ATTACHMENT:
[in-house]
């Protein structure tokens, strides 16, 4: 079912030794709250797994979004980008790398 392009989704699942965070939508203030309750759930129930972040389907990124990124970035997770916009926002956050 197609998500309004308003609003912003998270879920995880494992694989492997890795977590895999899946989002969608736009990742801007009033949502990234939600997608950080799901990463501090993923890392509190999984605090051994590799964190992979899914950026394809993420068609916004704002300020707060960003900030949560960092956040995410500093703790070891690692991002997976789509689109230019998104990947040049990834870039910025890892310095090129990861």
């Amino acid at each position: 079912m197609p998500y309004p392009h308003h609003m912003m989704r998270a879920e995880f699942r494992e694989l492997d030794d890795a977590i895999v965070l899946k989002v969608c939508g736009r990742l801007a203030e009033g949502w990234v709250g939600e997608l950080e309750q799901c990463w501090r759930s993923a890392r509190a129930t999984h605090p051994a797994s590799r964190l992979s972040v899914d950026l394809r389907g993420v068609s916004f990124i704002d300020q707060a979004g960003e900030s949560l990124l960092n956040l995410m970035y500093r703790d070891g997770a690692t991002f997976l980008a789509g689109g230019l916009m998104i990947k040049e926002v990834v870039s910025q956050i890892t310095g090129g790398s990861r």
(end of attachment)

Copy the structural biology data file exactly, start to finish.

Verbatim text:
[in-house]
């Protein structure tokens, strides 16, 4: 079912030794709250797994979004980008790398 392009989704699942965070939508203030309750759930129930972040389907990124990124970035997770916009926002956050 197609998500309004308003609003912003998270879920995880494992694989492997890795977590895999899946989002969608736009990742801007009033949502990234939600997608950080799901990463501090993923890392509190999984605090051994590799964190992979899914950026394809993420068609916004704002300020707060960003900030949560960092956040995410500093703790070891690692991002997976789509689109230019998104990947040049990834870039910025890892310095090129990861």
């Amino acid at each position: 079912m197609p998500y309004p392009h308003h609003m912003m989704r998270a879920e995880f699942r494992e694989l492997d030794d890795a977590i895999v965070l899946k989002v969608c939508g736009r990742l801007a203030e009033g949502w990234v709250g939600e997608l950080e309750q799901c990463w501090r759930s993923a890392r509190a129930t999984h605090p051994a797994s590799r964190l992979s972040v899914d950026l394809r389907g993420v068609s916004f990124i704002d300020q707060a979004g960003e900030s949560l990124l960092n956040l995410m970035y500093r703790d070891g997770a690692t991002f997976l980008a789509g689109g230019l916009m998104i990947k040049e926002v990834v870039s910025q956050i890892t310095g090129g790398s990861r």